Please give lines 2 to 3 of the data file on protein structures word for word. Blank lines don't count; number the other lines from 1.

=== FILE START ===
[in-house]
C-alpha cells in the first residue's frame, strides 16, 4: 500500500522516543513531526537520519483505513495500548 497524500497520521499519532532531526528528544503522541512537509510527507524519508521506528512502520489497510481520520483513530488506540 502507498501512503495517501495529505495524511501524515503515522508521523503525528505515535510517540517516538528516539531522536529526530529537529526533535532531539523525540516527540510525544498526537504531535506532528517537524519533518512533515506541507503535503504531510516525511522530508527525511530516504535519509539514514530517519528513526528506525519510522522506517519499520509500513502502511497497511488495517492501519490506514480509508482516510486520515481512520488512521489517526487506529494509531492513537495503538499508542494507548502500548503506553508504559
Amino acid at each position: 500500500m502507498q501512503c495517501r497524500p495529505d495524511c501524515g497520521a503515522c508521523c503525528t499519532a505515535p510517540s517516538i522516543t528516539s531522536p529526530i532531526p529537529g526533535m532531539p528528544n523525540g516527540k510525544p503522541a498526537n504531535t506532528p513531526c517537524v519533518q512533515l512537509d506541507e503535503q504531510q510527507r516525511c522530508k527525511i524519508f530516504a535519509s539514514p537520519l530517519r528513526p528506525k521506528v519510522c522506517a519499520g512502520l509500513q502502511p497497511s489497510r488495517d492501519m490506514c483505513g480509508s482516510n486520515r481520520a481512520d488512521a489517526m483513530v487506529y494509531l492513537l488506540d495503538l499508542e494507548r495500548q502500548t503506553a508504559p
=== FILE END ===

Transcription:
C-alpha cells in the first residue's frame, strides 16, 4: 500500500522516543513531526537520519483505513495500548 497524500497520521499519532532531526528528544503522541512537509510527507524519508521506528512502520489497510481520520483513530488506540 502507498501512503495517501495529505495524511501524515503515522508521523503525528505515535510517540517516538528516539531522536529526530529537529526533535532531539523525540516527540510525544498526537504531535506532528517537524519533518512533515506541507503535503504531510516525511522530508527525511530516504535519509539514514530517519528513526528506525519510522522506517519499520509500513502502511497497511488495517492501519490506514480509508482516510486520515481512520488512521489517526487506529494509531492513537495503538499508542494507548502500548503506553508504559
Amino acid at each position: 500500500m502507498q501512503c495517501r497524500p495529505d495524511c501524515g497520521a503515522c508521523c503525528t499519532a505515535p510517540s517516538i522516543t528516539s531522536p529526530i532531526p529537529g526533535m532531539p528528544n523525540g516527540k510525544p503522541a498526537n504531535t506532528p513531526c517537524v519533518q512533515l512537509d506541507e503535503q504531510q510527507r516525511c522530508k527525511i524519508f530516504a535519509s539514514p537520519l530517519r528513526p528506525k521506528v519510522c522506517a519499520g512502520l509500513q502502511p497497511s489497510r488495517d492501519m490506514c483505513g480509508s482516510n486520515r481520520a481512520d488512521a489517526m483513530v487506529y494509531l492513537l488506540d495503538l499508542e494507548r495500548q502500548t503506553a508504559p